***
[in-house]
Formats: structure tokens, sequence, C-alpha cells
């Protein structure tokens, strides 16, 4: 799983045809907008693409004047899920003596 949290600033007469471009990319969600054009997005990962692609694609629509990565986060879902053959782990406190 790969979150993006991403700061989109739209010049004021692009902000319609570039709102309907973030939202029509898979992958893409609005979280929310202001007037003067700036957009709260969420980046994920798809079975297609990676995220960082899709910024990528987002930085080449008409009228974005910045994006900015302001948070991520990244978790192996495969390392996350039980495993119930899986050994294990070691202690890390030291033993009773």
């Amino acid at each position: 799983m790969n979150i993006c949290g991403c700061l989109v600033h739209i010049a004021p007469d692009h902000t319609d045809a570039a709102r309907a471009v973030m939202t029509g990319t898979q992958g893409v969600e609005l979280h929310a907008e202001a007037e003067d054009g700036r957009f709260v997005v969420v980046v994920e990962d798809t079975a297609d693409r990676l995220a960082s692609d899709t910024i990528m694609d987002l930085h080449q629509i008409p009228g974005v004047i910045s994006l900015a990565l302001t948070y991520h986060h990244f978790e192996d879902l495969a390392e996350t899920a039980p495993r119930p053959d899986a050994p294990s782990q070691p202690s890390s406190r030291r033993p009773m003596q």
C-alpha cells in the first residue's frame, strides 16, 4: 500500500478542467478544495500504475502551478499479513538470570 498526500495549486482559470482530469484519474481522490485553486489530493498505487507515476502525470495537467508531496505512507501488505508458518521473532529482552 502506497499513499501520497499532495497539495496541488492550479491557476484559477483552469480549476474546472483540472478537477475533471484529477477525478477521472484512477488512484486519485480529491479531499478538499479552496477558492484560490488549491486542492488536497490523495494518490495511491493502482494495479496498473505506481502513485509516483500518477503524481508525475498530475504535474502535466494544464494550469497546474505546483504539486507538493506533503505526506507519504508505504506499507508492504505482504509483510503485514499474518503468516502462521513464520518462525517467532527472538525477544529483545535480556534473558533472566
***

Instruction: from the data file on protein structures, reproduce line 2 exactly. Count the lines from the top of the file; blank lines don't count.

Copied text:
Formats: structure tokens, sequence, C-alpha cells